By now, many employers have had the opportunity to test the effectiveness of work-from-home as much of the workforce needed to do so during the pandemic. While only 16% of chief information officers surveyed were working remotely before the pandemic, that jumped to 72% in September 2020 and was still at 70% six months later in March 2021, per Statista. 34% of those surveyed thought that working remotely would be permanent in the future.
While employees are able to communicate online and run all the same tools and platforms remotely, there are still areas where remote work can cause issues for project managers. Here are some key ways that project management is significantly impacted by work-from-home, and how they can respond.
Read Also:- 5 Biggest Document Management Issues & their Solutions
- Loss of Employee Interaction
The Agile Epic methodology has been hugely influential on workplaces, and it shapes how companies develop projects over time and flexibly assign tasks to individuals. While Agile takes several forms, the popular Scrum model requires regular meetings in order to keep track of what employees are doing at any given time. Remote work means meetings will be less orderly and more likely to be done directly between supervisors and subordinates, leaving less opportunity for employees to share what they are working on with one another.
Group video conferencing can address this to some extent, but employees need to be actively encouraged to coordinate more closely with others rather than doing it on their own as a result of Agile structure.
- More difficult collaboration
Some tasks can be assigned to be completed by individuals, and then passed on to those with other skills for the next stage of project management. Others benefit from close collaboration and can involve multiple people contributing equally to a task at the same time. Even if project management tools work remotely, they can make it hard to contribute on a shared basis and log your tasks as a group. Efficiency can go down and individuals may not be using their time as effectively.
- Tracking Productivity
With fewer interpersonal interactions, it can be difficult to check on employees and track their progress on tasks. Managers are more reliant on remote employees using project management tools to mark tasks as completed. More time may be spent checking to see the exact progress of a task if its status is not updated frequently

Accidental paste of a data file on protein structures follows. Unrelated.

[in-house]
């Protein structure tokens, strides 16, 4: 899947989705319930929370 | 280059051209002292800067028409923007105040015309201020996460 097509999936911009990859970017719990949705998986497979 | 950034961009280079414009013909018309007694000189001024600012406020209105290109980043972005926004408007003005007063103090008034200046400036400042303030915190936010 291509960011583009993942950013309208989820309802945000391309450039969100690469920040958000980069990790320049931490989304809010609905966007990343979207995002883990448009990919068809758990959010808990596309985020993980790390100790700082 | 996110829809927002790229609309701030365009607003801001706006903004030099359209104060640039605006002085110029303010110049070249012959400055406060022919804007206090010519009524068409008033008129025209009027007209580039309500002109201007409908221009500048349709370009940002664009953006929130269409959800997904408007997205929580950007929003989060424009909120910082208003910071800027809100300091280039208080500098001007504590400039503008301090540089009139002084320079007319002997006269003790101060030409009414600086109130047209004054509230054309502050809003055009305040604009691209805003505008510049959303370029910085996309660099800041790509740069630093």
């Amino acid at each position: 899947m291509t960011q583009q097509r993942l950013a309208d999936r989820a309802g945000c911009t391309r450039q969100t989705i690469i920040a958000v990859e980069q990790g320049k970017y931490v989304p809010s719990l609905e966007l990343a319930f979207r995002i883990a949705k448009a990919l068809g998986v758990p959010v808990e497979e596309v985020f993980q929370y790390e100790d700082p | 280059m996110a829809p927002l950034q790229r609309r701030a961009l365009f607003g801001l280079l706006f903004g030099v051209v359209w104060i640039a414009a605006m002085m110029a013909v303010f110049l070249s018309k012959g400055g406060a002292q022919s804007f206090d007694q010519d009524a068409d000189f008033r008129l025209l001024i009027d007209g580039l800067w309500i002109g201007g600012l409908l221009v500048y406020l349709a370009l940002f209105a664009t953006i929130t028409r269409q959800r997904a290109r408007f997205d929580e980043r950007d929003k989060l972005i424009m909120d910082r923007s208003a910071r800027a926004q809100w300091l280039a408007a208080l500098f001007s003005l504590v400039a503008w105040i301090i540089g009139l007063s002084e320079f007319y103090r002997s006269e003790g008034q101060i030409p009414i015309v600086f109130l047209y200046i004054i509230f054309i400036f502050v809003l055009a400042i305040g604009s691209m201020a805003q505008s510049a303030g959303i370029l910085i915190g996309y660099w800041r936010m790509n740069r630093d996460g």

- Changing Tasks
In addition to creating a challenge when tracking productivity, relying on a project management platform to see when tasks are completed can add to minor delays as other employees take time to recognize that the tasks have been reassigned to them for their role. These minor delays can build up over time, leading to less productivity due to lack of coordination. Even if users are notified by email about tasks being completed and reassigned, they can still be slow to adjust to a new assignment when receiving it remotely, then needing to digest what they are being asked to do next.
Employers’ Thoughts On Work-From-Home
Employers have had mostly positive opinions on the success of work-from-home and how it has affected their project management and productivity. 83% of employers, compared to only 71% of employees, said that remote work had been successful in March 2021, per Statista. However, they were not necessarily in favor of fully remote workplaces going forward. Executives that were surveyed about how many days work in the office were needed to keep a strong culture, only 5% said they did not need to be in the office at all. The highest amount, 29%, favored 3 days a week, and the next-highest, 21% said they should be in-person 5 days a week.
While obstacles to certain areas of agile project management exist when working remotely, productivity benefits, convenience, and other positives make remote work advantageous to companies. New methods of tracking tasks and improving the flow of communication are needed if managers want to provide the best possible project management environment remotely.